Healing data loss with Matrix’s federated protocols
Matrix is a “decentralized real time chat” standard and software – an alternative to existing closed services like Slack – but positioned as having “no single points of control or failure.” We’ve used Matrix extensively within Hypha for our internal chat and while we’re a fan, there are still moments where we are surprised by how a design goal like federation plays out in practice. One such moment was when a failed server upgrade led to data loss and how the federated Matrix protocol “healed” the data.
Software upgrades are tricky
Hypha uses a Matrix server for internal and external communication. Our Matrix server is hosted by Toronto Mesh members who are also a part of Hypha with donated resources from a former PittMesh member. In April 2021, Synapse, one of Matrix’s software components, dropped support for our operating system, Debian 9. That led to a planned server upgrade to Debian 10 and a sequence of additional upgrades and migrations to ensure ongoing software support.
What sounded like routine maintenance became a bigger undertaking than we expected. The plan was to update Synapse at the same time because there were security advisories issued on the version that was running. After upgrading Debian, an upgrade of PostgreSQL was required from 9.6 to 11. This required copying the databases over from 9.6 to 11 because they were not compatible with the new version of PostgreSQL. While the large database was being copied, the Toronto Mesh member doing the upgrade signed off for the night and handed off to another member to pick up after the copy finished and the upgrades left off.
Next morning on June 6, 2021 another Toronto Mesh member continued the upgrade process. However, unbeknownst to them the system had run out of space and failed the database migration. The next step in the guide stated to run the clean up command, which deletes all the old databases without verifying that all data has been moved over. So the cleanup was performed and the machine rebooted with an incomplete database. Soon enough users started noticing missing chat rooms and messages. Toronto mesh members tried to restore the machine’s backup. But we realized that the earliest backup image was dated January 4, 2021, taken 5 months prior. We learned that the backup hardware was removed to make room for other customers in the datacentre with a plan for offsite backup, but that setup was delayed. After working with the server provider to get the machine restored to the state as of January 4, 2021, members upgraded the machine again to a working Debian 10 with the latest version of Synapse.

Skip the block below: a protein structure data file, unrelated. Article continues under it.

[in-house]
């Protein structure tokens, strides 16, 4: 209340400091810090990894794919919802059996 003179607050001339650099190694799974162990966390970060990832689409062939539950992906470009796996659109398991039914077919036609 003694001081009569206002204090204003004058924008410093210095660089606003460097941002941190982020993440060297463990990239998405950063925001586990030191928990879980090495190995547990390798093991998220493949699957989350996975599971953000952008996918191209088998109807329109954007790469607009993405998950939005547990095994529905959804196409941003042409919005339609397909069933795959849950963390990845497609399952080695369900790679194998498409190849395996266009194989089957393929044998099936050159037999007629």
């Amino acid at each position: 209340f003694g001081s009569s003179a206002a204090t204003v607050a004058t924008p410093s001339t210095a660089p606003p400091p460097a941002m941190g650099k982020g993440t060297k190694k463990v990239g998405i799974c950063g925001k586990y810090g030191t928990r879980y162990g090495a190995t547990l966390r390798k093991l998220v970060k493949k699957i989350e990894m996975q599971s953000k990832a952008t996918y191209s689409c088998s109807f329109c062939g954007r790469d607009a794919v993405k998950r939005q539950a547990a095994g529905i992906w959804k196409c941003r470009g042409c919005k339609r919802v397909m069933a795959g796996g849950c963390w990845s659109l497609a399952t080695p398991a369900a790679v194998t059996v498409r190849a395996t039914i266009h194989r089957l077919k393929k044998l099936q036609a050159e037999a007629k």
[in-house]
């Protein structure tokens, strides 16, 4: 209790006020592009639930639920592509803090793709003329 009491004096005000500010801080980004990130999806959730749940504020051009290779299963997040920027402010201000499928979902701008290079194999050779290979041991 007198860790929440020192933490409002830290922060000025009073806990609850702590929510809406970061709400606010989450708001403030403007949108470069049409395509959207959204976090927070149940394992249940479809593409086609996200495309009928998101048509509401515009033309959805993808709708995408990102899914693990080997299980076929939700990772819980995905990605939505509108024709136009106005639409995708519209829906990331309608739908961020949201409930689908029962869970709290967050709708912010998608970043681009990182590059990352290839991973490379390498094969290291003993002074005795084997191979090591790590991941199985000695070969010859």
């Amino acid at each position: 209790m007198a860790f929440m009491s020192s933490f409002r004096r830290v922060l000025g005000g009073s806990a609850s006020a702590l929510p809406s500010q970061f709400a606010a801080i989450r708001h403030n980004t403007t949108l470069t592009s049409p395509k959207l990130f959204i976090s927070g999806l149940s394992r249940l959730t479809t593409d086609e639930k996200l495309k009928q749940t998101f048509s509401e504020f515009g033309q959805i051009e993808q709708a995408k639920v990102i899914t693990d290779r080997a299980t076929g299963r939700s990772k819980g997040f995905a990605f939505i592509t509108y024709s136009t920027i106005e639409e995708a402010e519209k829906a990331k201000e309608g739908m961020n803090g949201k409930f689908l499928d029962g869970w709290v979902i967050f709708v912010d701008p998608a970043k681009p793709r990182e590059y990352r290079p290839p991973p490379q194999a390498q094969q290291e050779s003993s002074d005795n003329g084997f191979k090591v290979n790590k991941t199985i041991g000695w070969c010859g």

Once the system was updated to the latest software, Toronto Mesh members in charge of the server started looking at the impact caused by the 5 month gap between the backups. Private messages, some room avatars, user accounts created during the affected period, and password changes in that period had been lost. We already had a policy of purging chat messages more than 3 months old and the norm of treating our chat as ephemeral rather than as an authoritative record of decisions. These limited the impact on our operations, although the data loss was a disruption. We have already internally addressed larger questions of why our internal processes failed and developed mitigation strategies to prevent the recurrence in the future. For instance, we now monitor our daily backup processes to ensure that we have current snapshots that we can fall back on in case of failure.